Cloth Satchel

A useful bag to carry things in

A green cloth satchel, with a decorated canvas strap

Completed November 2003

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In my everyday life, I have pockets. Pants pockets, jacket pockets, shirt pockets, etcetera are all useful for carrying around the dozen or so miscellaneous things I tend to need during an average day. When I'm in costume for some reason, I typically don't have the number of pockets to which I'm accustomed.

Often, it's possible to find some way to add pocket space to a costume that doesn't have any. For instance, for most Pennsic-wear, leather pouches are highly appropriate. They're so appropriate that at least a dozen merchants sell leather pouches of one kind or another. Often, though, even leather pouches don't cut it. For the most part, this happens when the costume has no belt, or is from a culture that didn't use a lot of leather for that kind of thing.

For instance, I bought this great Bedouin-type robe from a merchant, and combined with the long tunic underneath it, there were zero pockets, no belt from which to hang a pouch, and that wasn't really appropriate anyway. So, Sharon made me a nice fabric pouch, and I spiffed it up with some additions.


The pouch itself is a double layer of fabric, with interfacing between the layers. The fabric is just a nice green cotton cloth. The strap is some canvas webbing we bought from a tent merchant. The ribbon is a piece of trim I bought up at Pennsic, sewn onto the canvas to prevent people from thinking it's a baldric.

The Process

The pouch actually uses a method I learned from my seventh grade home economics teacher. Start with a piece of fabric that's more than twice as wide as the pouch you want, and a little more than 2.5 times as long. Fold it in half lengthwise and sew that into a long tube. Sew one end of the tube shut, and turn that inside out. Flatten it out so that the seam is in the middle of the top (this will be the inside of the pouch). Put the interfacing inside the tube to stiffen the pouch. Fold the edges of the open end of the tube inside, and sew the tube shut. Next, fold the bottom 2/5 up and sew up the sides to make the body of the pouch. Fold down the top 1/5 to be the flap.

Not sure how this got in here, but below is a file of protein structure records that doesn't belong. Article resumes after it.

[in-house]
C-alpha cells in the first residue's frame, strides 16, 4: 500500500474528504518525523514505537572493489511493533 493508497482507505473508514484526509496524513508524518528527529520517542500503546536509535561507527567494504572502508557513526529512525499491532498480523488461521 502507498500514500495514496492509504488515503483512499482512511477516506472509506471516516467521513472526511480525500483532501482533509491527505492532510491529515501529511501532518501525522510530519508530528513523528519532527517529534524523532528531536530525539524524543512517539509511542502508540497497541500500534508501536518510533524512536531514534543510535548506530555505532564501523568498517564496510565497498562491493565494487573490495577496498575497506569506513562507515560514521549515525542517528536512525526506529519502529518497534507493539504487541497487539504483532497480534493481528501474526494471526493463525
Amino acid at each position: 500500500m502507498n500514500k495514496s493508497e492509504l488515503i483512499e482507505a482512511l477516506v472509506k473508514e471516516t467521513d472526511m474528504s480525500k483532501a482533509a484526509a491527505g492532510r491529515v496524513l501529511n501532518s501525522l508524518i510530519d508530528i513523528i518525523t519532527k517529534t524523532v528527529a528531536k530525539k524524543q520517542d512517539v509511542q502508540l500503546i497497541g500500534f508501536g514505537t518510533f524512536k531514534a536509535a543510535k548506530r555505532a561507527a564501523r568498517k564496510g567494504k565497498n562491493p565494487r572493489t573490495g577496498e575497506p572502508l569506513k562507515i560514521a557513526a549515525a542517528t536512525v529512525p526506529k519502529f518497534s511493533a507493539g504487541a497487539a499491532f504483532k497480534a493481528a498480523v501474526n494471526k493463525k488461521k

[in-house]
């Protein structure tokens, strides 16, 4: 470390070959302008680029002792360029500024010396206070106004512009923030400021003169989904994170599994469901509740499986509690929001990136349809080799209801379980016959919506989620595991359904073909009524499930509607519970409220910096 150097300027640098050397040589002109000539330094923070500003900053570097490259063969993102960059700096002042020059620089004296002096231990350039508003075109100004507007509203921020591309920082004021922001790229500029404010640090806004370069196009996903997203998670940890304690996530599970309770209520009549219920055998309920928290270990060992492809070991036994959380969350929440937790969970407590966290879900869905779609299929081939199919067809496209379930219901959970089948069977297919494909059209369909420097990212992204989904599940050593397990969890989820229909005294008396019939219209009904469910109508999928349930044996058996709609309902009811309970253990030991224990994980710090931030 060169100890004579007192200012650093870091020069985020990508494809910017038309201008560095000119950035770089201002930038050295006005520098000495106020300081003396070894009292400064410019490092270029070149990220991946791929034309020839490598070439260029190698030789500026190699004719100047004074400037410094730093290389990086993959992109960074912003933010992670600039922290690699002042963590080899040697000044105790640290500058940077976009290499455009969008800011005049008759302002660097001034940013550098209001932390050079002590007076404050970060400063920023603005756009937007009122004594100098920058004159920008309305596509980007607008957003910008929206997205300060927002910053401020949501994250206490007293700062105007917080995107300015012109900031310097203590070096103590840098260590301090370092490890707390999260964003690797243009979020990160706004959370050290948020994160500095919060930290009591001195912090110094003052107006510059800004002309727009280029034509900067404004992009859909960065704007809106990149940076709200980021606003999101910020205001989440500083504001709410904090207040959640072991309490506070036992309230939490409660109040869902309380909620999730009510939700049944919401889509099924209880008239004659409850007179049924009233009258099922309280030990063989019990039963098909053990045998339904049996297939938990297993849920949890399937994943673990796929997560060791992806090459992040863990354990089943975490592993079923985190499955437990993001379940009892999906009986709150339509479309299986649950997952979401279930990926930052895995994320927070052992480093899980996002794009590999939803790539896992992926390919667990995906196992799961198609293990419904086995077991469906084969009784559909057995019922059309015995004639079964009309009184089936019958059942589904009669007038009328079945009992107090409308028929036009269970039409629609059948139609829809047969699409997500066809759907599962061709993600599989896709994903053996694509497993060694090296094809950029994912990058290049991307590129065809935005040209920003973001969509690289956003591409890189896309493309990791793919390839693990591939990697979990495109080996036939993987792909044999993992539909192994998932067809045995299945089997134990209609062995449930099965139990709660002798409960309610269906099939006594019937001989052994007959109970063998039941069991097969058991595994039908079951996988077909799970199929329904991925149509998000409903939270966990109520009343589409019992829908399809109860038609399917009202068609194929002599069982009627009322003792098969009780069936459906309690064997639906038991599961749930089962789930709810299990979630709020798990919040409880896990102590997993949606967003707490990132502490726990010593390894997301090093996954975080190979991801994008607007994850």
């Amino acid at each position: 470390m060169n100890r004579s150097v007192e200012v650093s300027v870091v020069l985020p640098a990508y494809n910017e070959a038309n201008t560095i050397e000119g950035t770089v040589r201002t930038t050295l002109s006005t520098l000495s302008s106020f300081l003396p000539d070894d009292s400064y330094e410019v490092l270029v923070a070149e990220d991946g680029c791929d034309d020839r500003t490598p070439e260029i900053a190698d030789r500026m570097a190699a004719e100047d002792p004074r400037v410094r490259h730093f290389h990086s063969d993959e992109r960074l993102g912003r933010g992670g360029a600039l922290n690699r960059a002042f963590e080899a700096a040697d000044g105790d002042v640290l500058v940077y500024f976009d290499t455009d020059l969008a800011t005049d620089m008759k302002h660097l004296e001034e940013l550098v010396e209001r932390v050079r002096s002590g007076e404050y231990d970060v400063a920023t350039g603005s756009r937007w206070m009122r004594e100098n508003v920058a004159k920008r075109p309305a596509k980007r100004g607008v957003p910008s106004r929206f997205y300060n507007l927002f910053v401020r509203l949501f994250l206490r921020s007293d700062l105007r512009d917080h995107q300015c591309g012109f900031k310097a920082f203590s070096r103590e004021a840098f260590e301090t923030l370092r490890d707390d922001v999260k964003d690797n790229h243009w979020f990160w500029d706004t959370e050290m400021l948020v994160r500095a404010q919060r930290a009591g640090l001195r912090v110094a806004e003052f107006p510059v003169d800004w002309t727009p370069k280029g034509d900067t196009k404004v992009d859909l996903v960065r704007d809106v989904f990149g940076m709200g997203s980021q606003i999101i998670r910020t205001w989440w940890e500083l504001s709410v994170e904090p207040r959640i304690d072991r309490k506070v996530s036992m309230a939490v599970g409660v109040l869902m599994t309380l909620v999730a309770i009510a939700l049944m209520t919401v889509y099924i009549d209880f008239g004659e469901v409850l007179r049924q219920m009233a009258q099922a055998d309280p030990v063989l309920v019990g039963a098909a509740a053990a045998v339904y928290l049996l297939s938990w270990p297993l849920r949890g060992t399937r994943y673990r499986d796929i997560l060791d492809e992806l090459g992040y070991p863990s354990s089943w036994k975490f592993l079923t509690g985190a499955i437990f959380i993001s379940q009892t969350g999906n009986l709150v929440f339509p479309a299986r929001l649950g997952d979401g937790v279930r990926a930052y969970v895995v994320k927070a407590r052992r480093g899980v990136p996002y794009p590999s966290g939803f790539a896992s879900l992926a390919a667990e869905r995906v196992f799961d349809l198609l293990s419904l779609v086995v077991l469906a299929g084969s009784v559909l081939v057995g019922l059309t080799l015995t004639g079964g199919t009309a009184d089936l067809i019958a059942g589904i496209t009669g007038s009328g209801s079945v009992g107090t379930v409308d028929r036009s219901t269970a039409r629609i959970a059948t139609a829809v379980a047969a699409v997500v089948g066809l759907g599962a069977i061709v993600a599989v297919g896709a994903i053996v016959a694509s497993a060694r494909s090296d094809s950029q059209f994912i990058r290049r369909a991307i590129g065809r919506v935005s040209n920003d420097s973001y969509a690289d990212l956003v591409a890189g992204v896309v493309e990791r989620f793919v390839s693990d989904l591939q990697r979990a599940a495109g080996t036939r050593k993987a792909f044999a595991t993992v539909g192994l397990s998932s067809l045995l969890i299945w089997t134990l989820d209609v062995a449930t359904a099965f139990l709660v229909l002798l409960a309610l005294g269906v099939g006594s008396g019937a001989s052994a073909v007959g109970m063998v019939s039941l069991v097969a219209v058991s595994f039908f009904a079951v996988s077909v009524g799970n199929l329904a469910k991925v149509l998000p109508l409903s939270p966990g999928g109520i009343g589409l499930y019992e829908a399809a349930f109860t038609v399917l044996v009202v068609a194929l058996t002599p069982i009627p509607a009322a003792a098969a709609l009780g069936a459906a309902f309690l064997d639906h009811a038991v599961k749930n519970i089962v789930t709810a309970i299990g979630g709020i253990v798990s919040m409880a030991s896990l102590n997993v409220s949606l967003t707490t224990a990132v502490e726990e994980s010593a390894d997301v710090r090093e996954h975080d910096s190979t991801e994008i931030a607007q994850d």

Next, I sewed one end of the canvas to the back of the pouch. I did this by hand. I pinned the other end of the strap to the pouch back and wore it around for a day to make sure I had it the right length, then I sewed it in place as well. This is when I started getting comments from people about how I should distinguish it from a master-at-arms baldric or some people might get upset with me.

So, my plain little pouch had to get a little fancier. I decided to run the trim along the whole length of the strap, down across the front of the flap, and fold under a little. The first bit I sewed onto the flap by hand. What a pain. I then machine sewed the ribbon along the strap. It's a little crooked, but not bad. Lastly, I sewed the remaining bit onto the flap with the machine. I tried to be fancy and sew the turned-under bit simultaneously, and missed a bit on one side.

Anyway, I'm quite happy with this. Having a handy pouch to carry things in is important, and it's always fun to make something instead of buying it, especially if you've never seen the thing you want on sale.

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